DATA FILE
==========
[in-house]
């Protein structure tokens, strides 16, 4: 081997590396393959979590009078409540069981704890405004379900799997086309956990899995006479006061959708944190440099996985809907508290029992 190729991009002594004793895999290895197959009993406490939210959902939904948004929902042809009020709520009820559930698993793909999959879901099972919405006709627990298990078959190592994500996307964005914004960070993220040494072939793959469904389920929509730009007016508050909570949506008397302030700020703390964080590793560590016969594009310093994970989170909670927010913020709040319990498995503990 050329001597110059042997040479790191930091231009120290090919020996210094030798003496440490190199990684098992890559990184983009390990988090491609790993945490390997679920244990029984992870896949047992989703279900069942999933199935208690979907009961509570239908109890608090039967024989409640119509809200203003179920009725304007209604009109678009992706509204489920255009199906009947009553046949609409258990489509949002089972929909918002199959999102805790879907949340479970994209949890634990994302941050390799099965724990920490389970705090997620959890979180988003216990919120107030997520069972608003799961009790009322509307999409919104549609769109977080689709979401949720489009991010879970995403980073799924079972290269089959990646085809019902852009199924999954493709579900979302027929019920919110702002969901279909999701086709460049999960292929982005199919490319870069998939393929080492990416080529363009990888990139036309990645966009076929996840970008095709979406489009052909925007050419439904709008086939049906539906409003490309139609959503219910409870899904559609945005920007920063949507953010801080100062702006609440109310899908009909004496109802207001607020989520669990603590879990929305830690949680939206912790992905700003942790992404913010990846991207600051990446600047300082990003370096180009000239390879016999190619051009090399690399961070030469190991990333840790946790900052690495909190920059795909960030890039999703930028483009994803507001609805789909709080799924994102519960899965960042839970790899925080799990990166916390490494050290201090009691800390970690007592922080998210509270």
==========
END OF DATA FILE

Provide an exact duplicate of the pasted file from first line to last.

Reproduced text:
[in-house]
């Protein structure tokens, strides 16, 4: 081997590396393959979590009078409540069981704890405004379900799997086309956990899995006479006061959708944190440099996985809907508290029992 190729991009002594004793895999290895197959009993406490939210959902939904948004929902042809009020709520009820559930698993793909999959879901099972919405006709627990298990078959190592994500996307964005914004960070993220040494072939793959469904389920929509730009007016508050909570949506008397302030700020703390964080590793560590016969594009310093994970989170909670927010913020709040319990498995503990 050329001597110059042997040479790191930091231009120290090919020996210094030798003496440490190199990684098992890559990184983009390990988090491609790993945490390997679920244990029984992870896949047992989703279900069942999933199935208690979907009961509570239908109890608090039967024989409640119509809200203003179920009725304007209604009109678009992706509204489920255009199906009947009553046949609409258990489509949002089972929909918002199959999102805790879907949340479970994209949890634990994302941050390799099965724990920490389970705090997620959890979180988003216990919120107030997520069972608003799961009790009322509307999409919104549609769109977080689709979401949720489009991010879970995403980073799924079972290269089959990646085809019902852009199924999954493709579900979302027929019920919110702002969901279909999701086709460049999960292929982005199919490319870069998939393929080492990416080529363009990888990139036309990645966009076929996840970008095709979406489009052909925007050419439904709008086939049906539906409003490309139609959503219910409870899904559609945005920007920063949507953010801080100062702006609440109310899908009909004496109802207001607020989520669990603590879990929305830690949680939206912790992905700003942790992404913010990846991207600051990446600047300082990003370096180009000239390879016999190619051009090399690399961070030469190991990333840790946790900052690495909190920059795909960030890039999703930028483009994803507001609805789909709080799924994102519960899965960042839970790899925080799990990166916390490494050290201090009691800390970690007592922080998210509270």